Telemedicine provides the ability for physicians to extend their practice, offer better access to care, and to connect easily with patients who for whatever reason cannot travel to the office for an appointment.
In recent weeks, we’ve been hearing from a number of our physician clients who feel overwhelmed by the 3-minute “drive by” appointments they can offer to patients that schedule in-office appointments. We’ve been suggesting that they consider adding telemedicine options for patients in order to extend their primary care access and capacity. When we explain that there are now 22 states that require insurers to process telemedicine claims that meet the right criteria for evaluation and management services, their inclination seems to increase. When we explain further that income and ROI can go from $1-$3 per minute to $10-15 per minute while reducing about 19% overhead, we capture their attention.
Not all telemedicine systems are alike. Some afford patients the chance to “dial a stranger” meaning the practitioner with whom they connect online or by phone is not their regular doctor that knows them, knows their history, but is a live interaction with a stranger to them. The average cost of those visits is about $65. The notes from the visit don’t go into their personal physicians EMR, and they are rarely, if ever, reimbursed or covered by insurance plans. But that’s not the model of telemedicine that has me enthusiastic.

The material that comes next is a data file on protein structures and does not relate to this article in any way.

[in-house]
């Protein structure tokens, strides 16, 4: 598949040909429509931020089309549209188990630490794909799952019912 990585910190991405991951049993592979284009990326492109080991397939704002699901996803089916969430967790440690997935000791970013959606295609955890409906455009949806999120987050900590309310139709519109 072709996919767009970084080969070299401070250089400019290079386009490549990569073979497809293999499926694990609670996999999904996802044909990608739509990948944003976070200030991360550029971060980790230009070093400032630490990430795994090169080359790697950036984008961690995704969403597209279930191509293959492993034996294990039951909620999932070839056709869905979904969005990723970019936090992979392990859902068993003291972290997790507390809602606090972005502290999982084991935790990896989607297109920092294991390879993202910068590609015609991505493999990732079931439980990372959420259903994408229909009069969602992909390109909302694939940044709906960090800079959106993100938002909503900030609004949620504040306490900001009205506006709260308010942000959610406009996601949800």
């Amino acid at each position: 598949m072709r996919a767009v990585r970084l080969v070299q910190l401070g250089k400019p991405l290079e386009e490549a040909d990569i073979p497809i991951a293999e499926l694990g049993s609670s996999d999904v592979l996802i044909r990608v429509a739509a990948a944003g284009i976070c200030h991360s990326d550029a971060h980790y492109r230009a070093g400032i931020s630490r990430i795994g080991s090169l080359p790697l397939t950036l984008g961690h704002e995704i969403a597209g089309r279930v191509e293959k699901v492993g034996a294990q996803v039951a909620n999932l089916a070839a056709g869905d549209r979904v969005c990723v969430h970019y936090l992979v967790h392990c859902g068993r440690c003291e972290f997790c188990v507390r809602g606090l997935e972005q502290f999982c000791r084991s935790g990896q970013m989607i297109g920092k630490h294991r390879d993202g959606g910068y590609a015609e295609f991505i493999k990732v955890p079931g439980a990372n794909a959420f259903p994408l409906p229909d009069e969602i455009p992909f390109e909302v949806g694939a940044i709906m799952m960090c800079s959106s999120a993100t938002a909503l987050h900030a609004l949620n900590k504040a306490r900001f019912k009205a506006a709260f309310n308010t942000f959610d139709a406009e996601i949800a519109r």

The telemedicine that extends primary care access to which I refer is one that is used by a patient’s personal physician. Often it is set up as a “store and forward” application. I log in from a smart phone, laptop, or desktop computer, enter the presenting chief complaint, fill in a questionnaire, handle my financial responsibility (copay, no pay, or full cost are all options giving traditional and concierge physicians a plethora of options), and off it goes to my personal physician. As soon as they have the time to review my questionnaire, and perhaps view a video or some photos to see my rash, swelling, or other signs and symptoms, they can take 5 minutes, order what I need from the pharmacy through e-prescribing, prepare a response to me from a library of responses that is custom to them, and push “send” to respond back to me. Copies of the visit note go to the EMR, the e-prescribing system, and payment arrangements are handled either by the telemedicine vendor, the insurance biller of the practice, or in some cases, no bill is prepared as it may be included in my concierge membership contract.
If you’d like to know more about how easily this can be added to your practice, give me a call and we can discuss your options. We’ve chosen MeVisit as our exclusive partner. If you’d like to chat with them, we have a special relationship with them and they’ve offered an exclusive arrangement for our clients.